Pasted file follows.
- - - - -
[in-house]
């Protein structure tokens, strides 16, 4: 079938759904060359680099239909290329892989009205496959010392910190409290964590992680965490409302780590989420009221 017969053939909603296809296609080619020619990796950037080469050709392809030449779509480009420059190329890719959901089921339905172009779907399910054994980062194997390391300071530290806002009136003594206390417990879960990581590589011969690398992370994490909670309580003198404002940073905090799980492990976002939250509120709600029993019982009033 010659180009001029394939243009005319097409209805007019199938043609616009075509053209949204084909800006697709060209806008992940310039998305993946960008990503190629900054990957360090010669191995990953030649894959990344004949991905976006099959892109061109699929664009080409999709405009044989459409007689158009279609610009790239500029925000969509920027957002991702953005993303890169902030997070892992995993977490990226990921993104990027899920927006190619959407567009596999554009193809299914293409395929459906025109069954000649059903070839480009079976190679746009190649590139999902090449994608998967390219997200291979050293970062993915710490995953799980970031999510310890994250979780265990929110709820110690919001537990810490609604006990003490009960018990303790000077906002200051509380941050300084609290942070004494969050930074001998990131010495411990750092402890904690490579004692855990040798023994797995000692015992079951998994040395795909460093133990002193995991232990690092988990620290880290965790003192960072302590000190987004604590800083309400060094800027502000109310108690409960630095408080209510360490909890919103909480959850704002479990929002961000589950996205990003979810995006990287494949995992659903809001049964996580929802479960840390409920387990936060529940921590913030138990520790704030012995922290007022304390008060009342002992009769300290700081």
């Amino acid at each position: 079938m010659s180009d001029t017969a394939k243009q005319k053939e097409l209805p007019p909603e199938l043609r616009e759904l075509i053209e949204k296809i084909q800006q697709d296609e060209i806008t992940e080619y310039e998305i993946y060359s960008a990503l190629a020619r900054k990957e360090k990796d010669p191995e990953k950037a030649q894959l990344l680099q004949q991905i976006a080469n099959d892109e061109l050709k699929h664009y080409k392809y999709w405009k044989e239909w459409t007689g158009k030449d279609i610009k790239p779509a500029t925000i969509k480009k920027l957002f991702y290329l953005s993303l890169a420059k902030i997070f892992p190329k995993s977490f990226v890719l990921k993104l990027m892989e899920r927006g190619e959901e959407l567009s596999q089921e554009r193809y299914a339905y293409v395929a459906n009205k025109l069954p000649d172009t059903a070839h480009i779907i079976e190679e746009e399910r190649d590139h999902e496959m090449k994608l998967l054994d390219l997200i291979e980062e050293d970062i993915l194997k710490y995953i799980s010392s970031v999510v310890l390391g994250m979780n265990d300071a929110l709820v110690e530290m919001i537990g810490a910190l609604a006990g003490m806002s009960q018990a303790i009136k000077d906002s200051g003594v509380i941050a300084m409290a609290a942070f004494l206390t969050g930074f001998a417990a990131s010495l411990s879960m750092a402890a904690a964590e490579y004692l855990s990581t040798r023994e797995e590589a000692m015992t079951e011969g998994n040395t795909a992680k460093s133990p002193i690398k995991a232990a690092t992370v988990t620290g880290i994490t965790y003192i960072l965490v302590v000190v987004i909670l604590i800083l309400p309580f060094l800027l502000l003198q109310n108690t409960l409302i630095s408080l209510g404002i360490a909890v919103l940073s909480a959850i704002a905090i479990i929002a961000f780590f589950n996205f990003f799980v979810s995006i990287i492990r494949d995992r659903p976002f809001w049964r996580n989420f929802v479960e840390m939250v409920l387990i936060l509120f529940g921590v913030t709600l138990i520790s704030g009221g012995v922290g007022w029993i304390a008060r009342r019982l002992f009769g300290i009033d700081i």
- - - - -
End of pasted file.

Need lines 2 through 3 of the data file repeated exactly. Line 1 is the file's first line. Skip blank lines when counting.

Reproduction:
């Protein structure tokens, strides 16, 4: 079938759904060359680099239909290329892989009205496959010392910190409290964590992680965490409302780590989420009221 017969053939909603296809296609080619020619990796950037080469050709392809030449779509480009420059190329890719959901089921339905172009779907399910054994980062194997390391300071530290806002009136003594206390417990879960990581590589011969690398992370994490909670309580003198404002940073905090799980492990976002939250509120709600029993019982009033 010659180009001029394939243009005319097409209805007019199938043609616009075509053209949204084909800006697709060209806008992940310039998305993946960008990503190629900054990957360090010669191995990953030649894959990344004949991905976006099959892109061109699929664009080409999709405009044989459409007689158009279609610009790239500029925000969509920027957002991702953005993303890169902030997070892992995993977490990226990921993104990027899920927006190619959407567009596999554009193809299914293409395929459906025109069954000649059903070839480009079976190679746009190649590139999902090449994608998967390219997200291979050293970062993915710490995953799980970031999510310890994250979780265990929110709820110690919001537990810490609604006990003490009960018990303790000077906002200051509380941050300084609290942070004494969050930074001998990131010495411990750092402890904690490579004692855990040798023994797995000692015992079951998994040395795909460093133990002193995991232990690092988990620290880290965790003192960072302590000190987004604590800083309400060094800027502000109310108690409960630095408080209510360490909890919103909480959850704002479990929002961000589950996205990003979810995006990287494949995992659903809001049964996580929802479960840390409920387990936060529940921590913030138990520790704030012995922290007022304390008060009342002992009769300290700081």
């Amino acid at each position: 079938m010659s180009d001029t017969a394939k243009q005319k053939e097409l209805p007019p909603e199938l043609r616009e759904l075509i053209e949204k296809i084909q800006q697709d296609e060209i806008t992940e080619y310039e998305i993946y060359s960008a990503l190629a020619r900054k990957e360090k990796d010669p191995e990953k950037a030649q894959l990344l680099q004949q991905i976006a080469n099959d892109e061109l050709k699929h664009y080409k392809y999709w405009k044989e239909w459409t007689g158009k030449d279609i610009k790239p779509a500029t925000i969509k480009k920027l957002f991702y290329l953005s993303l890169a420059k902030i997070f892992p190329k995993s977490f990226v890719l990921k993104l990027m892989e899920r927006g190619e959901e959407l567009s596999q089921e554009r193809y299914a339905y293409v395929a459906n009205k025109l069954p000649d172009t059903a070839h480009i779907i079976e190679e746009e399910r190649d590139h999902e496959m090449k994608l998967l054994d390219l997200i291979e980062e050293d970062i993915l194997k710490y995953i799980s010392s970031v999510v310890l390391g994250m979780n265990d300071a929110l709820v110690e530290m919001i537990g810490a910190l609604a006990g003490m806002s009960q018990a303790i009136k000077d906002s200051g003594v509380i941050a300084m409290a609290a942070f004494l206390t969050g930074f001998a417990a990131s010495l411990s879960m750092a402890a904690a964590e490579y004692l855990s990581t040798r023994e797995e590589a000692m015992t079951e011969g998994n040395t795909a992680k460093s133990p002193i690398k995991a232990a690092t992370v988990t620290g880290i994490t965790y003192i960072l965490v302590v000190v987004i909670l604590i800083l309400p309580f060094l800027l502000l003198q109310n108690t409960l409302i630095s408080l209510g404002i360490a909890v919103l940073s909480a959850i704002a905090i479990i929002a961000f780590f589950n996205f990003f799980v979810s995006i990287i492990r494949d995992r659903p976002f809001w049964r996580n989420f929802v479960e840390m939250v409920l387990i936060l509120f529940g921590v913030t709600l138990i520790s704030g009221g012995v922290g007022w029993i304390a008060r009342r019982l002992f009769g300290i009033d700081i």